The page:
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I'm using this:

4.times { |i| assert_not_equal("content#{i + 2}".constantize, object.first_content) }

and i have previously declared local variables

content1
content2
content3
content4
content5

the error I get

NameError: wrong constant name content2

Whot does this error mean? I'm pretty sure that I want content2 =\

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2 Answers 2

up vote 5 down vote accepted

You have to call ruby constants with a big letter:

Content2 instead of content2.

A constant name starts with an uppercase letter followed by name characters. Class names and module names are constants, and follow the constant naming conventions. By convention, constant variables are normally spelled using uppercase letters and underscores throughout.

Link

It should be noted though that there is no such thing as constant variables, but constant values.

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interesting. is there a similar method to .that keeps casing? constantize –  NullVoxPopuli Jun 21 '11 at 18:18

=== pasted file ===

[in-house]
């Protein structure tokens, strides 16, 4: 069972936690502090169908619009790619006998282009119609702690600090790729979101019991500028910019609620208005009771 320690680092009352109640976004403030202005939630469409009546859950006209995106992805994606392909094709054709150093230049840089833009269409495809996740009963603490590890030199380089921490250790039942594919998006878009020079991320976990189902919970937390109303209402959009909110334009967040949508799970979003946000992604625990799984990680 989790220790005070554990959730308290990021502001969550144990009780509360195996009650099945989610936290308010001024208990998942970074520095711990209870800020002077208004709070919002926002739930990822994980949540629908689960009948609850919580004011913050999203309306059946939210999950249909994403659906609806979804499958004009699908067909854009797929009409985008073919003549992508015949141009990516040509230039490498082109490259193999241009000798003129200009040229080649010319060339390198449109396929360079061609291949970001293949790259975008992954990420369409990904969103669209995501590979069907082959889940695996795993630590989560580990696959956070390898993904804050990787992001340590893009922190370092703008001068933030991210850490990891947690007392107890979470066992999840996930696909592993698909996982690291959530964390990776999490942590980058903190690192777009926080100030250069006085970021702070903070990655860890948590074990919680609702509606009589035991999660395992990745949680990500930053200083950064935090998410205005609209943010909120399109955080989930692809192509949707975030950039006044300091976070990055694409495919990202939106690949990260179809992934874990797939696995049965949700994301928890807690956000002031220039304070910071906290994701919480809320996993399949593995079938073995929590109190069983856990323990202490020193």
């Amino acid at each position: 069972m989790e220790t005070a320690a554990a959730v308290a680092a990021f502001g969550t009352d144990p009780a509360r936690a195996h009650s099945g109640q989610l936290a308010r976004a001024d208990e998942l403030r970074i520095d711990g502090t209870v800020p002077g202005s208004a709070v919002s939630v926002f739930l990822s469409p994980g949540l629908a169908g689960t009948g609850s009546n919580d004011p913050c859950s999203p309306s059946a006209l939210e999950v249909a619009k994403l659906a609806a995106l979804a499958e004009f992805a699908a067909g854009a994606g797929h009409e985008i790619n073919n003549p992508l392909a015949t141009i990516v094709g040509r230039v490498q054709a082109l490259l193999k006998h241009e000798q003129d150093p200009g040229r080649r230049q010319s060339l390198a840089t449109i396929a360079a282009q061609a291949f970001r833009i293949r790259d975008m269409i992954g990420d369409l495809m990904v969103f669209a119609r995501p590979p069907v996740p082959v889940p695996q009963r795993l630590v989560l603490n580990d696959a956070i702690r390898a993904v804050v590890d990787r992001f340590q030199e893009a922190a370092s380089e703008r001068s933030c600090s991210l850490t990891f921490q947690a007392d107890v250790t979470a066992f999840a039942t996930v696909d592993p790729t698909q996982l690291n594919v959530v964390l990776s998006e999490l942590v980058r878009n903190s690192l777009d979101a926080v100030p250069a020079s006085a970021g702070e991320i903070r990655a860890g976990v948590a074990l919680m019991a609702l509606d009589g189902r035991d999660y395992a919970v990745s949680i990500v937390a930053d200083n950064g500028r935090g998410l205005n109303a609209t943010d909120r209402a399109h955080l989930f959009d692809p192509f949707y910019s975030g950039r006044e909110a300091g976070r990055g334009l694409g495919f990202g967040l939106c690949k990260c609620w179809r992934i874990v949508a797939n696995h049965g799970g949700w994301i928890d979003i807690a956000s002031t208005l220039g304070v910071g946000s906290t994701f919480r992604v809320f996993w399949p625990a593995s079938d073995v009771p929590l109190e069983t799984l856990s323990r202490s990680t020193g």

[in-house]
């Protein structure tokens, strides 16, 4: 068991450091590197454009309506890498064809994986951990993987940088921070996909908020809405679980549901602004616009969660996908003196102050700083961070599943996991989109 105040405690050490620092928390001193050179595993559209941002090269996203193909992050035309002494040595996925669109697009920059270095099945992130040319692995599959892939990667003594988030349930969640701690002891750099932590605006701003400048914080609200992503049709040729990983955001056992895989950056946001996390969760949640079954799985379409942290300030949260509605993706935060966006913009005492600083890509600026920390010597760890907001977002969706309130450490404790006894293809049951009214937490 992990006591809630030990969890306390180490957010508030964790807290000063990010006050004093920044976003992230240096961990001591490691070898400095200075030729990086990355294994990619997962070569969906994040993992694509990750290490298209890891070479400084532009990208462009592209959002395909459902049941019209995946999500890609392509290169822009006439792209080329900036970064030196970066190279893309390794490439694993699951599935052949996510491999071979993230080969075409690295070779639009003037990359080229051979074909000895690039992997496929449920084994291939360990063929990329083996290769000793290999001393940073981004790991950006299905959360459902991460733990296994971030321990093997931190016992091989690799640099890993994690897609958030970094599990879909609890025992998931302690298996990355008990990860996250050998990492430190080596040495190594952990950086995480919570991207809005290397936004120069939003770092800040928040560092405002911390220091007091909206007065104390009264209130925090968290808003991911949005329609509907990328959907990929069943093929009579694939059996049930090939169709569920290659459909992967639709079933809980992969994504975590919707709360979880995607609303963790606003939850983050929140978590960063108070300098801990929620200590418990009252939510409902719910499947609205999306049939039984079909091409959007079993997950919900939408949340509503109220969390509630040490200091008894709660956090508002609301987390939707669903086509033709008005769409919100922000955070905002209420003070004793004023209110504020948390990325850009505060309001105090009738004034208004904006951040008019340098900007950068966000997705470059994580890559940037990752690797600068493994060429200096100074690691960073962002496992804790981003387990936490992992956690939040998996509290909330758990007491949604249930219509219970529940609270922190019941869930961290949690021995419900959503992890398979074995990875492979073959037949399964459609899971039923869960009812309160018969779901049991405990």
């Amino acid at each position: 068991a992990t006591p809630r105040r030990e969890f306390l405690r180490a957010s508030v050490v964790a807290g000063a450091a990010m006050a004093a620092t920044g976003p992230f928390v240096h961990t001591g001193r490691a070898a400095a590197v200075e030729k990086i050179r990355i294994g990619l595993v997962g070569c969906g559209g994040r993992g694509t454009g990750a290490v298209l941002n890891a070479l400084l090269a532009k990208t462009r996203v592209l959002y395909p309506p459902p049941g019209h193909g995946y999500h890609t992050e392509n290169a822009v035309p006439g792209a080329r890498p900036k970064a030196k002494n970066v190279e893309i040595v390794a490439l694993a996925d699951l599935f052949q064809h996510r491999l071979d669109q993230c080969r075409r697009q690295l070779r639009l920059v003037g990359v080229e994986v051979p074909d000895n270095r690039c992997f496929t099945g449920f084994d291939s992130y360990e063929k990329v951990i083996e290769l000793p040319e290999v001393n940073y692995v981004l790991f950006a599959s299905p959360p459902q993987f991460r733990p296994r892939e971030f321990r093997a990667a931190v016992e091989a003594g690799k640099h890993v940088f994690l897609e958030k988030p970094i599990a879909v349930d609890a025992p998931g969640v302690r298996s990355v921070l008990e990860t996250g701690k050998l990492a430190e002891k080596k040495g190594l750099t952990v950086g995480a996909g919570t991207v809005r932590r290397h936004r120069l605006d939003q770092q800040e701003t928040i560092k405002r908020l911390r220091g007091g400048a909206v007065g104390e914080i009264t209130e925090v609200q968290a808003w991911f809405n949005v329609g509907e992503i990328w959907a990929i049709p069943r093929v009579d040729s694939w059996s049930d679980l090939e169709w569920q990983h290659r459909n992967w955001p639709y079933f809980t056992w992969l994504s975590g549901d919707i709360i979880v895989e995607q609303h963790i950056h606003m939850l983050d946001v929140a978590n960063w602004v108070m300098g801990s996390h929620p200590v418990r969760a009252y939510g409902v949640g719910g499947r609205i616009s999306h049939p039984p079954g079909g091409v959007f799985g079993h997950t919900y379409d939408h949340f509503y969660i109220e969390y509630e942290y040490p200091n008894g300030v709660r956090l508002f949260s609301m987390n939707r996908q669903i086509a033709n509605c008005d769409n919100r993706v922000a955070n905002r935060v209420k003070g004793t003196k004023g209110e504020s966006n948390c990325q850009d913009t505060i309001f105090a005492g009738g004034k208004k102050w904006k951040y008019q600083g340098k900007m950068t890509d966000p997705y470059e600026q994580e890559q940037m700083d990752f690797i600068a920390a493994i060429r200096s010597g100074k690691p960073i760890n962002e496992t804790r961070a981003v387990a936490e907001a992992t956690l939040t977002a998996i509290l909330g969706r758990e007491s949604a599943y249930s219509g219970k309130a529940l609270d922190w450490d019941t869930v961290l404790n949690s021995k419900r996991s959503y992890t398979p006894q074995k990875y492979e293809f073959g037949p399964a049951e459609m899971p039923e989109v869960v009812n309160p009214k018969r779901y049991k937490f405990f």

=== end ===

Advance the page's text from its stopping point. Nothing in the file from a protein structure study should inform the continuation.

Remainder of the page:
Sorry for the deletion of comments, I kept misunderstanding your question –  Yet Another Geek Jun 21 '11 at 18:23
    
like... right now it is capitalizing the string I give it. so, currently, .constantize turns "hello" into Hello. Is there anything that will turn "hello" into hello. (preserves case) –  NullVoxPopuli Jun 21 '11 at 18:25
    
If you want the value of the variable you can just use eval (but be careful of course) –  Yet Another Geek Jun 21 '11 at 18:30

Can you please user eval("content#{i + 2}")

Note that eval is dangerous though :-)

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why is eval dangerous? –  NullVoxPopuli Jun 21 '11 at 19:42
    
When using eval we might do something like this: eval(user.name). If the user has entered "system('rm -rf /')" we might end up in removing the filesystem. –  Arun Kumar Arjunan Jun 22 '11 at 2:08
    
oh dear. wouldn't the system ask for permission before running that command? –  NullVoxPopuli Jun 22 '11 at 12:43
1  
What if user.name returns User.destroy_all :-) –  Arun Kumar Arjunan Jun 23 '11 at 8:17

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